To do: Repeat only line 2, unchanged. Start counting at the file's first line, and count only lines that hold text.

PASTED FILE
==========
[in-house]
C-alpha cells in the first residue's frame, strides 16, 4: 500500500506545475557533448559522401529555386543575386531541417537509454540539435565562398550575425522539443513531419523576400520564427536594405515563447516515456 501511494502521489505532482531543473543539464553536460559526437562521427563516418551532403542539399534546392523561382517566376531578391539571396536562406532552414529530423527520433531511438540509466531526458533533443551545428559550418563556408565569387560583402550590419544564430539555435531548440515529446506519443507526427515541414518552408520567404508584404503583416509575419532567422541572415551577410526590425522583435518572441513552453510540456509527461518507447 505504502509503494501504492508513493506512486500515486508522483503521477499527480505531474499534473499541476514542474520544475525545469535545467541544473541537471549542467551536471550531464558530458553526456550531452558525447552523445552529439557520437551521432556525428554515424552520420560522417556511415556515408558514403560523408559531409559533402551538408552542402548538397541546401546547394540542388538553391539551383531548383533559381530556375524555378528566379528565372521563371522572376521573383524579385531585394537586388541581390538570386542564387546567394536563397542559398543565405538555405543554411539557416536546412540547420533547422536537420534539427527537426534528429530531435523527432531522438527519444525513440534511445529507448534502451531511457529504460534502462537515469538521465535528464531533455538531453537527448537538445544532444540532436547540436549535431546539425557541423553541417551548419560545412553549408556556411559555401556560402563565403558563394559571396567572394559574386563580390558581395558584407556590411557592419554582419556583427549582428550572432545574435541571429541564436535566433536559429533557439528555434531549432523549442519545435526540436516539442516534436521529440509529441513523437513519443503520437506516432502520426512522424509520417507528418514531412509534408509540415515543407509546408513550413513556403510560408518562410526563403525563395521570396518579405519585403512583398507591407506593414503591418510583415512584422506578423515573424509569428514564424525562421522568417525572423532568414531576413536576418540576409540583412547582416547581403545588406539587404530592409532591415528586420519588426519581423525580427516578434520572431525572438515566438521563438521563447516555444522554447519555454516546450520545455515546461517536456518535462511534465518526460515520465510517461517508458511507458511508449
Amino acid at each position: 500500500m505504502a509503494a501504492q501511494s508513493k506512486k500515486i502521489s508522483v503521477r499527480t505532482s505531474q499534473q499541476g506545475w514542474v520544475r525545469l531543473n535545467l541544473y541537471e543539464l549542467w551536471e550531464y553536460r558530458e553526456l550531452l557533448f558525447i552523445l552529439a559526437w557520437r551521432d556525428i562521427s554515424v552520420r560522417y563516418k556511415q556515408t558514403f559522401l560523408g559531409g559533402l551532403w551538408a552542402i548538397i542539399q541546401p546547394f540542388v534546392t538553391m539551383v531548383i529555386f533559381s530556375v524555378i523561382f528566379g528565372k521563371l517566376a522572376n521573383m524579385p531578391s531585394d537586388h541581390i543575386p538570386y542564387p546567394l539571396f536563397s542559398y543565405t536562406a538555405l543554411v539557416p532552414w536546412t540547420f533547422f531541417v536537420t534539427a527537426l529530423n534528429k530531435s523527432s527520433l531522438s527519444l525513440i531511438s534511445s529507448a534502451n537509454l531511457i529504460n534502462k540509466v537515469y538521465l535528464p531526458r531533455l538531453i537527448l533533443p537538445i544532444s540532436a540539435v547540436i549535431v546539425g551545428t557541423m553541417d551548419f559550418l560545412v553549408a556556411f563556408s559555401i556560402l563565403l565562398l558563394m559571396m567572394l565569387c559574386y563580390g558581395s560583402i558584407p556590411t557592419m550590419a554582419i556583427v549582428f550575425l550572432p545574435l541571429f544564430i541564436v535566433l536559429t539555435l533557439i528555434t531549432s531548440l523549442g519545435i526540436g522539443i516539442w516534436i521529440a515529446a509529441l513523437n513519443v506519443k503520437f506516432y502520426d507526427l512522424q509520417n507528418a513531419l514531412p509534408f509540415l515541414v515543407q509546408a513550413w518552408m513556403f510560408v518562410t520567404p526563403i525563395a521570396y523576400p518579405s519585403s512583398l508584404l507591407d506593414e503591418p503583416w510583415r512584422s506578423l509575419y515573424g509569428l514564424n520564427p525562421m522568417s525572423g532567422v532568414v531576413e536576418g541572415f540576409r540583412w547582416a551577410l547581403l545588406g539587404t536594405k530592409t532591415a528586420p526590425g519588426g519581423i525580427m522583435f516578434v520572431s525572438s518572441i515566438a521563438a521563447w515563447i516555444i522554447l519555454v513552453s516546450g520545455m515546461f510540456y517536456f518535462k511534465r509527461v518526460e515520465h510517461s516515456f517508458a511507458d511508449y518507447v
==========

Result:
C-alpha cells in the first residue's frame, strides 16, 4: 500500500506545475557533448559522401529555386543575386531541417537509454540539435565562398550575425522539443513531419523576400520564427536594405515563447516515456 501511494502521489505532482531543473543539464553536460559526437562521427563516418551532403542539399534546392523561382517566376531578391539571396536562406532552414529530423527520433531511438540509466531526458533533443551545428559550418563556408565569387560583402550590419544564430539555435531548440515529446506519443507526427515541414518552408520567404508584404503583416509575419532567422541572415551577410526590425522583435518572441513552453510540456509527461518507447 505504502509503494501504492508513493506512486500515486508522483503521477499527480505531474499534473499541476514542474520544475525545469535545467541544473541537471549542467551536471550531464558530458553526456550531452558525447552523445552529439557520437551521432556525428554515424552520420560522417556511415556515408558514403560523408559531409559533402551538408552542402548538397541546401546547394540542388538553391539551383531548383533559381530556375524555378528566379528565372521563371522572376521573383524579385531585394537586388541581390538570386542564387546567394536563397542559398543565405538555405543554411539557416536546412540547420533547422536537420534539427527537426534528429530531435523527432531522438527519444525513440534511445529507448534502451531511457529504460534502462537515469538521465535528464531533455538531453537527448537538445544532444540532436547540436549535431546539425557541423553541417551548419560545412553549408556556411559555401556560402563565403558563394559571396567572394559574386563580390558581395558584407556590411557592419554582419556583427549582428550572432545574435541571429541564436535566433536559429533557439528555434531549432523549442519545435526540436516539442516534436521529440509529441513523437513519443503520437506516432502520426512522424509520417507528418514531412509534408509540415515543407509546408513550413513556403510560408518562410526563403525563395521570396518579405519585403512583398507591407506593414503591418510583415512584422506578423515573424509569428514564424525562421522568417525572423532568414531576413536576418540576409540583412547582416547581403545588406539587404530592409532591415528586420519588426519581423525580427516578434520572431525572438515566438521563438521563447516555444522554447519555454516546450520545455515546461517536456518535462511534465518526460515520465510517461517508458511507458511508449